Well.  There are a few.  They’re not panaceas, but they do help, some.

First, acknowledging the power of this cultural machine is a big help.  Once you acknowledge what kind of sway food culture has over you–whether it’s by advertising, by the abundance of choice (like me at a Taiwanese buffet!), by friends who eat conventional diets and seem to do just fine, or by people who pressure you to partake in unhealthy foods–you can fight it.  You can see it coming and dodge.  You can hide.  You can use whatever strategies you have in your arsenal, from outright anger to, again, hiding from the media, to help alleviate the psychological pressures.  One way in which I’ve really helped myself feel better is by moving away from America.  Honest.  And I don’t watch TV.  So I am no longer ever confronted with images of beautiful, leggy, clear-skinned, elegant women all over advertisements.  I don’t spend time wishing I were them.  Another way you can do this is to make a point of never, ever watching commercials.  Every time they come on the TV, put it on mute and open up a book.  Or stop perusing those horrific Self or Cosmo or Shape magazines.   Pay attention to what they’re saying to you: the message is always “indulge, indulge, indulge,” because they already know, and are trying to cultivate, your feelings of guilt and deprivation.  They’re not helping you, no matter how much they insist this is true.  Instead, they are deliberately crafting their self help magazines to make you keep needing their help.  Fuck it, fuck it, fuck it all.

Another solution, though not an easy one, is to turn it around.  Instead of feeling deprived because you can’t partake in this food culture, feel sorry for everyone involved in it.  Your diet is right and your lifestyle is awesome and it’s actually (really, it is) quite sad that they don’t have a truly healthful, fulfilling diet.  If you’d like, permit yourself to partake in this culture occasionally.  Writing yourself off from it entirely might make you feel even more deprived, and you don’t want it to have this kind of power over you.  Philosophies of asceticism are abstaining are dumb (*usually).  Life is short.  Instead, be the ruler of your own mind and your own body, and exist above popular ideas and consumer culture.  Come down and mingle with it from time to time, show it who’s boss, and then head on back up to your lofty spot of awesome health.  You are in control of your health and your diet (or at least most of the time!) and that is a completely badass, empowering fact.  Every day you choose to follow the paleo lifestyle (or a similarly good one) because it is right and it feels right and it’s so good for your body.  Fuck cookies!  They taste good but they destroy your liver.  You don’t need that shit.   Your diet is not just tasty but is awesome for you, and I feel sorry for all the idiots out there who are deliberately ignorant of these facts.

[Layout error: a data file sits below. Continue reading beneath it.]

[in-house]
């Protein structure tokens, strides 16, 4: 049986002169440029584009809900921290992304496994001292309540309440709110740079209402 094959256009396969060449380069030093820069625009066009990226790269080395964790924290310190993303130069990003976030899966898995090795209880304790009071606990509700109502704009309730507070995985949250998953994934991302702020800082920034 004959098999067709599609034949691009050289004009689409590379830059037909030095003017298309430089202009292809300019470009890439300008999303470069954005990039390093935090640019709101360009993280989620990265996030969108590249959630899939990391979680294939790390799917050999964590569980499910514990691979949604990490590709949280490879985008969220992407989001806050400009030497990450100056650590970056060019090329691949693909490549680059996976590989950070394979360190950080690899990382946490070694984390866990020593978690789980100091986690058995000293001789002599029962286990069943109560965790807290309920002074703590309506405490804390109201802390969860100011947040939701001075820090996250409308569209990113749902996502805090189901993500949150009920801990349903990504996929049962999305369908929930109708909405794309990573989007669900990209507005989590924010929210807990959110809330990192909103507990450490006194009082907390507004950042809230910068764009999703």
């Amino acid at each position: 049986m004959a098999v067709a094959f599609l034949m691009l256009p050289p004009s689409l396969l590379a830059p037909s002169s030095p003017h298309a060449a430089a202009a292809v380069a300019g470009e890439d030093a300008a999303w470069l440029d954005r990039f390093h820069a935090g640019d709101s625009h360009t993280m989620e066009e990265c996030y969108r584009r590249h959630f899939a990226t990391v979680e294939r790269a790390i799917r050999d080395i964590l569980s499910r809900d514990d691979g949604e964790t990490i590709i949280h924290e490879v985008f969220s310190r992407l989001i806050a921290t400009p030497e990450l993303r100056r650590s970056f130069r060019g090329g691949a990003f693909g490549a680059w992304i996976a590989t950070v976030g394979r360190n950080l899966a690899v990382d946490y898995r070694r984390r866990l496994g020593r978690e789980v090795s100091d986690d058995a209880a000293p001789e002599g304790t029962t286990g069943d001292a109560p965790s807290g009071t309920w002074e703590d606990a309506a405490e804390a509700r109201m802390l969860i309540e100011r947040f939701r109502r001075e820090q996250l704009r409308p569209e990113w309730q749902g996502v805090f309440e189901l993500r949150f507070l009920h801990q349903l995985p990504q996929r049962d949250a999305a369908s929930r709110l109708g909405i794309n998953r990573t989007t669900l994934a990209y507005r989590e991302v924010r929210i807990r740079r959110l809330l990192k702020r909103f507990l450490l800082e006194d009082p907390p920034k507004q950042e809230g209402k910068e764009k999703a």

Finally, I know that this is easier said than done.  But I really, strongly believe that feelings of deprivation are huge components of disordered eating.  They make us crave fulfillment and indulgence and immediate pleasure, and food can give us that.  Especially when the exact thing we feel deprived of is, in fact, food.   Try not to view your healthy diet and your progress away from bingeing or grazing behaviors not as a step into deprivation but a step forward into the light of psychological freedom.  Without food on the mind, and without that desperate wishing and need so common to disordered eaters, we are free to feel all sorts of new positive emotions.  This is perhaps the most wonderful and empowering fact of paleo dieting.  It is a long and a hard road, sometimes, but increasing our awareness of what’s hampering that progress does nothing but compel us forward.

And, like I’ve said perhaps a million times, though a million is surely never enough: progress is the true goal.

Columbus (the idiot occasionally had one or two eloquent thoughts) once wrote:

“Following the light of the sun, we left the old world.”


Leave the ugliness of consumer culture behind.  Transcend its call, and rise to a life of progress and holistic health.  You’ve got the tools.  All you need is a bit of attitude, a confident swagger, and a eye on continually building your self-love and progress.

And Stone Cold Steve Austin.

Rats binge on pure fat, but escape with sanity in tact

Since there’s very little human data out there, I’ve been doing a bit of digging on differences in bingeing behavior between carbohydrate- and fat- fed rats.  What I’ve managed to unearth is fairly striking.  Rats appear eager to binge on any kind of diet, but this frightening fact is offset by the fact that only high carbohydrate diets induce addiction-like symptoms.

Rats are made binge eaters by offering them highly palatable foods for only short periods of time (approximately two hours) throughout the day.  Regular lab chow is available for consumption the rest of the time.   What we find is that rats binge on three kinds of foods: high sugar chow, high fat (vegetable oil) chow, or a combination of both sugar and fat in the chow.  Rats that binge solely on sugar or solely on fat manage to maintain average body composition.  Here, rats self-restrict and normalize after their bingeing periods, simply by eating less of the normal chow. However, rats with daily access to a sweet-fat mixture gain weight.  This is what we witness with human beings.  It lines up with our knowledge of insulin release and fat storage.  Combining sugar and fat is the most insidious obesity-inducer of all.


High sugar rats: